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Let $f : S^3 \rightarrow S^3$ have the property $f(x) = f(-x)$ for every $x \in S^3$. Show that $f_{*} : H_{3}S^3 \rightarrow H_{3}S^3$ is the zero map.

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Possible way to do this: show that $f$ is not surjective. Then it must be homotopic to a constant map and hence trivial on homology. – user44441 Jan 24 '13 at 7:08
Any such map $S^n\to S^n$ (called an even map) has even degree, and its degree is zero when $n$ is even. But when $n$ is odd you can construct such a map with any even degree. – Chris Gerig Feb 2 '13 at 20:18

I don't think this is true. Consider the following map: $\mathbb{R}P^3 \to \mathbb{R}P^3/\mathbb{R}P^2 \cong S^3$ which collapses the subcomplex $\mathbb{R}P^2$ to a point. You can precompose this with the projection $S^3 \to \mathbb{R}P^3$ to obtain a map $S^3 \to S^3$ having the property you want. This map has degree $2$.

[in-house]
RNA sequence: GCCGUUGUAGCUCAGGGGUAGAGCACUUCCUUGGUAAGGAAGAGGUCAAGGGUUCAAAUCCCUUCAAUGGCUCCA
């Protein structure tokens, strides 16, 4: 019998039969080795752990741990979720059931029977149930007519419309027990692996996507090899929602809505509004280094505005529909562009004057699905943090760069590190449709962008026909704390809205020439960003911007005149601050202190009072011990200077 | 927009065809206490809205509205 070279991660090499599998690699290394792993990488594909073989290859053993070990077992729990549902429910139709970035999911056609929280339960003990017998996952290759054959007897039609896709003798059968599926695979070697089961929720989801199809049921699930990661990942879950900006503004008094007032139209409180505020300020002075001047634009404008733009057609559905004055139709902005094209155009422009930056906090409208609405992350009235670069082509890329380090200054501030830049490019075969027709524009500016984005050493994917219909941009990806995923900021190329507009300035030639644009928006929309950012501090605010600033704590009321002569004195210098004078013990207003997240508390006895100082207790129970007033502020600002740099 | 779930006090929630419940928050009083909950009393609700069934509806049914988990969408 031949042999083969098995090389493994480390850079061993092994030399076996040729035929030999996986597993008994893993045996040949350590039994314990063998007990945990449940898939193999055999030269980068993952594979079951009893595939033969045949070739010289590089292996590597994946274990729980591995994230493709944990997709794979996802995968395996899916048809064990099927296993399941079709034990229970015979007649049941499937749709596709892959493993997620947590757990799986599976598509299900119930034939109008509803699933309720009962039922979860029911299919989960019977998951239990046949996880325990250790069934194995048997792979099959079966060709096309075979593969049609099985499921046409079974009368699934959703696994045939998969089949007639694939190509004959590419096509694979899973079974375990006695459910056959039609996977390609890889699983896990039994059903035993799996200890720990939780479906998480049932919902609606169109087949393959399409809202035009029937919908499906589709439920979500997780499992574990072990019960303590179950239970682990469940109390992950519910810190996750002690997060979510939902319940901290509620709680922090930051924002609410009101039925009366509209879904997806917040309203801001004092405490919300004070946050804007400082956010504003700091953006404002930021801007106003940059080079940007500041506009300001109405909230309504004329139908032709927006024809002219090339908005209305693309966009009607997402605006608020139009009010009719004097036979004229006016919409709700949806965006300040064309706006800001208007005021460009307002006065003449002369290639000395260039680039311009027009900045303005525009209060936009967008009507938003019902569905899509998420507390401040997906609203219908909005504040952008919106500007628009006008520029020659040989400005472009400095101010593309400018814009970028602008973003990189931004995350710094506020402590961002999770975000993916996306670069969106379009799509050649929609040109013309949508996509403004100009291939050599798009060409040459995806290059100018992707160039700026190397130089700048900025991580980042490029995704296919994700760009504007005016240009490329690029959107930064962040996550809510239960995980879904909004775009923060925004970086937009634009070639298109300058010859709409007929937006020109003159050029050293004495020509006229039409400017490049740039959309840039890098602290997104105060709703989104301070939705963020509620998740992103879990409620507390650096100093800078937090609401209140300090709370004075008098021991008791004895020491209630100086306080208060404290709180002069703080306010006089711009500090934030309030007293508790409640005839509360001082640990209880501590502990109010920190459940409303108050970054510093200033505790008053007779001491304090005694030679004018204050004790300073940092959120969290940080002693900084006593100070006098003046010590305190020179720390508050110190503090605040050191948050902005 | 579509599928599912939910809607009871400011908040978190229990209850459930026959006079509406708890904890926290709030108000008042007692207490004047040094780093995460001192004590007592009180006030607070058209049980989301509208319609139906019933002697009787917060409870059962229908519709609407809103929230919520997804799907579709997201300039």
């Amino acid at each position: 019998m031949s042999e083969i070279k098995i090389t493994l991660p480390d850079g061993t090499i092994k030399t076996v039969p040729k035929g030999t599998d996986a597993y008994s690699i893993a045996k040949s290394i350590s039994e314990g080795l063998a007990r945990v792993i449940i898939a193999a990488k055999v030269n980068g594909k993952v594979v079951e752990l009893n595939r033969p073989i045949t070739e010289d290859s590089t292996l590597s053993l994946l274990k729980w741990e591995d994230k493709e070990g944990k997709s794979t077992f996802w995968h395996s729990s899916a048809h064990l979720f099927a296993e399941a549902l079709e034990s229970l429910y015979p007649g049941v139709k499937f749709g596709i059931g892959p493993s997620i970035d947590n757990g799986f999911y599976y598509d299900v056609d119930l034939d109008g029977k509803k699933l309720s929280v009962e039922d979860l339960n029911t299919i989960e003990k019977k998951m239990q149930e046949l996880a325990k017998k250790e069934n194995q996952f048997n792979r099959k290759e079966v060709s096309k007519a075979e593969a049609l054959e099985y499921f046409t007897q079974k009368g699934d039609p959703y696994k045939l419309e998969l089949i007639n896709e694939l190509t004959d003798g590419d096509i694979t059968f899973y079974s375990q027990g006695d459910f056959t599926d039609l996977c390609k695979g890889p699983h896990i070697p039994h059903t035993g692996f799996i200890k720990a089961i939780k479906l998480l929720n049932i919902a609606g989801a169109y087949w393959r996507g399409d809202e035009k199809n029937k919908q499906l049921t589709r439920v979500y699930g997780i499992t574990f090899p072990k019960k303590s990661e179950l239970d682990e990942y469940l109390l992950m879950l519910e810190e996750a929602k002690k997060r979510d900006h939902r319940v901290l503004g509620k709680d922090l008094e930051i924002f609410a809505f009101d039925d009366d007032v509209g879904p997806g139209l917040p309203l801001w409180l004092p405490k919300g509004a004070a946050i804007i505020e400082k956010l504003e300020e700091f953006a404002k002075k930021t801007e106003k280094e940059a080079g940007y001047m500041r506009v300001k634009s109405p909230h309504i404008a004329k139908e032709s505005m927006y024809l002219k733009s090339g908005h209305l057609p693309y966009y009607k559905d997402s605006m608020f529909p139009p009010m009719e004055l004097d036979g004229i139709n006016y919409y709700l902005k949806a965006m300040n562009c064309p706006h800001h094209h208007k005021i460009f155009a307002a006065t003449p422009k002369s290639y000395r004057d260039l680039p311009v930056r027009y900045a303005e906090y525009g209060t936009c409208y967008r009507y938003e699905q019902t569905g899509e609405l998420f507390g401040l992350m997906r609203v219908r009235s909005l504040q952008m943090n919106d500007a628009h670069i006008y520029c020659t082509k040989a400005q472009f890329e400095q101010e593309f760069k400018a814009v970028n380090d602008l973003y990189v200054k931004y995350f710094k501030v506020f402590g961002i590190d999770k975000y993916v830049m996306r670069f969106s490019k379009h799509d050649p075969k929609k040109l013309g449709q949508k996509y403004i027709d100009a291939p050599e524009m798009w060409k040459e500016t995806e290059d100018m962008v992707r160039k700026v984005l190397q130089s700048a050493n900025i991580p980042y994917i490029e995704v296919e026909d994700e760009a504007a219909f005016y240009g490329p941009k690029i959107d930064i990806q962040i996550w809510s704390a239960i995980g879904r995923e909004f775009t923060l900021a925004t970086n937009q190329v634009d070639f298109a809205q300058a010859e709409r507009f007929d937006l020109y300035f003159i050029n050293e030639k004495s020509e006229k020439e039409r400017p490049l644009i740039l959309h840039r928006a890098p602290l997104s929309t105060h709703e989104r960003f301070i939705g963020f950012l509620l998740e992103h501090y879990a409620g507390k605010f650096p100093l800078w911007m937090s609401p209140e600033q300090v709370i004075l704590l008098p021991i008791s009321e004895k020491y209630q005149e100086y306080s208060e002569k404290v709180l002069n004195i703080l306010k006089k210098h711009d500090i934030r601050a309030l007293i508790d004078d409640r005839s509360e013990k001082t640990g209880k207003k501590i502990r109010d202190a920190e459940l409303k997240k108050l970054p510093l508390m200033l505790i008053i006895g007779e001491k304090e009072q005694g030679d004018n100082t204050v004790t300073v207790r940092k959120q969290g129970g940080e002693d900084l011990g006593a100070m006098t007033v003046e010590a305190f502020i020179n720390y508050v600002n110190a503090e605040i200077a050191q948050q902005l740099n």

In general, maps of the sort you describe are bijective to maps from $\mathbb{R}P^3 \to S^3$. But it is a fact that $$\lbrack \mathbb{R}P^3, S^3 \rbrack \cong H^3(\mathbb{R}P^3;\mathbb{Z}) \cong \mathbb{Z}.$$

More or less, this is how I constructed a counterexample to your question.

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